p. 25

9. The extracts of the Janjòn come from a performance by Yaumru and Sira Mori Diabaté in Keyla, Mali, 1972. A literary version of the Janjon is presented in Diabaté (1970).

Knight, Roderic. 1982a. "Manding/Fula Relations as Reflected in the Manding Song Repertoire." African Music 6 (2): 37–47.

(Janjong)

p. 39

Table One . . . includes the best known, most often heard, or otherwise significant songs in the [Gambian] repertoire. In each column the top few songs are the oldest, and the bottom few are the youngest. The majority in each case fall somewhere in between (often in the nineteenth century), but no chronological ordering beyond this is intended, since it is often not possible to date a song exactly. Most of the songs bear the name of their owner as the title. Where they do not, his name is shown in parentheses next to the title. The letter code at the right represents the person's "claim to fame" or calling in life, as shown in the bottom of the list.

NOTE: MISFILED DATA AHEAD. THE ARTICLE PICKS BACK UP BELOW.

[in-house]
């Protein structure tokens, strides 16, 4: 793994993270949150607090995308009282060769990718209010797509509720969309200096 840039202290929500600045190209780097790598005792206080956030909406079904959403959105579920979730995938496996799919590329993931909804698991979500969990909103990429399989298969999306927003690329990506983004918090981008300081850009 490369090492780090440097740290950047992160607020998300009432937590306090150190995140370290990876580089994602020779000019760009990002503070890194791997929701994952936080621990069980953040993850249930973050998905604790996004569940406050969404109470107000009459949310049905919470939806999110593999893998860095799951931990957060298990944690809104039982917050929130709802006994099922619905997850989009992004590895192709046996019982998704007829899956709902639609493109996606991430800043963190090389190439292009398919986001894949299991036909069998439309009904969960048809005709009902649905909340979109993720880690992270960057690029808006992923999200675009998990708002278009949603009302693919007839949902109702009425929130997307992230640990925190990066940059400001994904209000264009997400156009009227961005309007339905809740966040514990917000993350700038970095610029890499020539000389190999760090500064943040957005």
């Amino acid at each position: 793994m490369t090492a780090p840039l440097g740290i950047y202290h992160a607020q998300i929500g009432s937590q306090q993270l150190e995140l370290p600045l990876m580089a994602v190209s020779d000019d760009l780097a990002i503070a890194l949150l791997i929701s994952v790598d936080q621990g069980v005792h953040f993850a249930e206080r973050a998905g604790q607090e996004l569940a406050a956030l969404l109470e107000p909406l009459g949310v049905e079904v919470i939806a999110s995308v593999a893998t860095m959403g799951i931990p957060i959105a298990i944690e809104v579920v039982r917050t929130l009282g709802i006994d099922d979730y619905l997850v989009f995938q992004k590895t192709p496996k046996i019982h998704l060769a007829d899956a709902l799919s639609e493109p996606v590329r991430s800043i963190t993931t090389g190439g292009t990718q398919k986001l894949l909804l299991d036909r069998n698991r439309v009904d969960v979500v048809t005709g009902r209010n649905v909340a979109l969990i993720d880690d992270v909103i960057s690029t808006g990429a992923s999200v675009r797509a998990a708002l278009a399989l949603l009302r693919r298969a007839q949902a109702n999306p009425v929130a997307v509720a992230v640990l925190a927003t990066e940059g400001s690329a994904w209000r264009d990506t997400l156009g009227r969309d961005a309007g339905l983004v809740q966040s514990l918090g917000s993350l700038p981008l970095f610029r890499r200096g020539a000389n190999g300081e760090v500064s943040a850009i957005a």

Image not available.

p. 40

Table Two shows the same fifty songs again, grouped this time by the ethnic background of the people commemorated.

Image not available.

Jessup, Lynne. 1983. The Mandinka Balafon: An Introduction with Notation for Teaching. La Mesa, Calif.: Xylo.

(Janjungo)

pp. 146–59 (Appendix 2: Balafon Repertoire)

Title Janjungo (Janjon, Janjumbaa)
Translation: expedition
Dedication: Sora Musa Suso, any Suso or Sissoko
Notes: a.k.a. Janjon, Janjumba
Calling in Life: King or Leader, Warrior
Original Instrument: Balafon
Region of Origin: Tilibo
Date of Origin: E (13th & 14th c.)
Sources: 3 (R. Knight 1973)

Haydon, Geoffrey, and Dennis Marks, dirs. 1984. Repercussions: A Celebration of African American Music. Program 1. Born Musicians: Traditional Music from The Gambia. Chicago: Home Vision.